United States District Court, N.D. Illinois, Eastern Division
MEMORANDUM OPINION AND ORDER
Virginia M. Kendall, United States District Judge
David Sheppard, a former long-time employee of the Cook
County Sheriffâs Office, filed this eleven count, forty-four
page complaint challenging his termination as a Police
Investigator within the Sheriff's Office of Correctional
Information and Investigations Division. Among the eleven
counts is a 42 U.S.C. Â§ 1983 claim that Sheppard's First
Amendment rights were violated. Sheppard alleges that he was
fired as a means of retaliation for his reporting of certain
misconduct he uncovered during the course of his employment.
All Defendants moved to dismiss Sheppard's claims on
various grounds. However, the Court need only address
Defendantsâ Motion with respect to Count One. Because the
Court ultimately finds that the First Amendment retaliation
claimâthe only claim this Court has original jurisdiction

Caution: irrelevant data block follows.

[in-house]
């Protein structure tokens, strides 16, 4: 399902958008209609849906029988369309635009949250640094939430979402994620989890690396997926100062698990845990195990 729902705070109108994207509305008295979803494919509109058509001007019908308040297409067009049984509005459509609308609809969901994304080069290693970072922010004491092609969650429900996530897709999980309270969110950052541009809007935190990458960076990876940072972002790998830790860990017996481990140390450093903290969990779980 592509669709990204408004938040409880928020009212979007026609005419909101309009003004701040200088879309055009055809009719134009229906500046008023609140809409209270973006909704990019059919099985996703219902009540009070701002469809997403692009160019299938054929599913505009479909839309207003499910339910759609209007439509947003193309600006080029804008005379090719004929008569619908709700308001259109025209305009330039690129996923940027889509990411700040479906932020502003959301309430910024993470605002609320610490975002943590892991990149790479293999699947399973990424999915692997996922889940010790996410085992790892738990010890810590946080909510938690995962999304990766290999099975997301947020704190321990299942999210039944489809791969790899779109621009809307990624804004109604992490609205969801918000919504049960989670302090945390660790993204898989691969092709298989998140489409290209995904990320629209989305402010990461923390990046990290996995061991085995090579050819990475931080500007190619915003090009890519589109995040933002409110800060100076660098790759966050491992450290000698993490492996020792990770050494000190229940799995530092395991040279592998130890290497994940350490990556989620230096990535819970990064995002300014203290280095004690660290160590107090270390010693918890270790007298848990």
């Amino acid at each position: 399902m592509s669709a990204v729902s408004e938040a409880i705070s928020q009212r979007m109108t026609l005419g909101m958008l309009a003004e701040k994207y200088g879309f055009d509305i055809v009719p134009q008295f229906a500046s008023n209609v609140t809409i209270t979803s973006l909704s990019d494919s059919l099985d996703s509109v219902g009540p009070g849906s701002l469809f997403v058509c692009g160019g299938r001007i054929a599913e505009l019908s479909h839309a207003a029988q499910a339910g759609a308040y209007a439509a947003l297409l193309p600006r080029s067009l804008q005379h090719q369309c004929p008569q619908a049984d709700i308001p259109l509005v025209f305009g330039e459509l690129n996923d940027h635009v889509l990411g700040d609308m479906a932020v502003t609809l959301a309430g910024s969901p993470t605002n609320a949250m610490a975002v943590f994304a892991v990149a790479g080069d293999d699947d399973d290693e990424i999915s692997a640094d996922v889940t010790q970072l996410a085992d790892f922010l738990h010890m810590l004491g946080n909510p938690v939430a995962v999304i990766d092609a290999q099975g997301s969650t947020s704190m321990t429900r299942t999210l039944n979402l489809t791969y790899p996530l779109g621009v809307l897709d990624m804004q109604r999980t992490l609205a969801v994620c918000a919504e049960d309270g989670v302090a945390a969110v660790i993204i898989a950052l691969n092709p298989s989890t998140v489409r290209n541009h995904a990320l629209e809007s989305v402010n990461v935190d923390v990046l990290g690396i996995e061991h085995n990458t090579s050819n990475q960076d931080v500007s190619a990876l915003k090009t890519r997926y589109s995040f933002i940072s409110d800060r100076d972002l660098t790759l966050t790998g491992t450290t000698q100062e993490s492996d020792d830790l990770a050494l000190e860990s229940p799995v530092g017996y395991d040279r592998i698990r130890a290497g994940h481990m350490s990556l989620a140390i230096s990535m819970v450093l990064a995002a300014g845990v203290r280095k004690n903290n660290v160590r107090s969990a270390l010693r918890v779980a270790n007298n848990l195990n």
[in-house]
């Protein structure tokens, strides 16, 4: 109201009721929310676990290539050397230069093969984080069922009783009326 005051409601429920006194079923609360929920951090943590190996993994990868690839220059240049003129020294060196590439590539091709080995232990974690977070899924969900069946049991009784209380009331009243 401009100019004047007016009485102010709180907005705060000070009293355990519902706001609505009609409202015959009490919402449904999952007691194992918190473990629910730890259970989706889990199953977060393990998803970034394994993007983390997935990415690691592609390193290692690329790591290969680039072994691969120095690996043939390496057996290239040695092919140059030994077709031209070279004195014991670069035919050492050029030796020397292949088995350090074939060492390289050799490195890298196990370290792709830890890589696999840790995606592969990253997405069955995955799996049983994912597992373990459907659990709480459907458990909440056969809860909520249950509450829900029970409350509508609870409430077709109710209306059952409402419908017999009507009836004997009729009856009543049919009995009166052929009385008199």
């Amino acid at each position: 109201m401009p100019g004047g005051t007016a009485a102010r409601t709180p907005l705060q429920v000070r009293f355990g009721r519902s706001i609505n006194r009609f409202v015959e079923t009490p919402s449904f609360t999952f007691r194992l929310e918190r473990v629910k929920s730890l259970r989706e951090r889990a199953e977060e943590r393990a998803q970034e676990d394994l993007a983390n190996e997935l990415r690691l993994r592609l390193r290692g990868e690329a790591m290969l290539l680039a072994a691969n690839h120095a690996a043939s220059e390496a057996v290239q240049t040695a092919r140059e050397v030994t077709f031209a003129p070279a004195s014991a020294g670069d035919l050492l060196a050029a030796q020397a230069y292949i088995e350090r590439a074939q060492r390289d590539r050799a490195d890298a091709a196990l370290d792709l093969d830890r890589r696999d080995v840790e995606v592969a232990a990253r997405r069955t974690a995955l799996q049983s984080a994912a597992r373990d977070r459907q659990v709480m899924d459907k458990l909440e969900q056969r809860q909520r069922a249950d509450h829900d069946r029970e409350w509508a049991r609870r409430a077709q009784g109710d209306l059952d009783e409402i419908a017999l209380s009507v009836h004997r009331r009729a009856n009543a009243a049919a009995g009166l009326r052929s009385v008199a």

overâcannot state a claim, the remaining ten counts are
remanded back to the Circuit Court of Cook County for further
Sheppard began serving as a Cook County Sheriff's Police
Officer in June of 2004. (Dkt. 13, ¶ 29). Specifically,
Sheppard worked in the Correctional Information and
Investigations Division (CIID) where he "investigate[d]
information and potential crimes committed by detainees and
crimes committed on the Cook County Department of Corrections
('CCDOC') properties…" (Id. at
¶¶ 38, 40). One of the potential crimes that
Sheppard believes he discovered was a money laundering scheme
orchestrated by CCDOC detainees. (Id. at ¶ 41).
As part of his job, Sheppard conducted an investigation and
proposed plans to eliminate the scheme to his supervisors,
Defendants Curry and Ernst. (Id. at ¶ 42).
Neither Curry nor Ernst did anything to address the money
laundering following Sheppard's report. (Id. at
his employment, Sheppard also learned that an attorney
battered a detainee and subsequently filed a false police
report about the incident. (Id. at ¶ 44).
Sheppard arrested the attorney, and then sought to file
felony charges, but was ultimately asked to withdraw the
request to press felony charges by Defendants Curry and
Whittler. (Id. at ¶¶ 45-46). Sheppard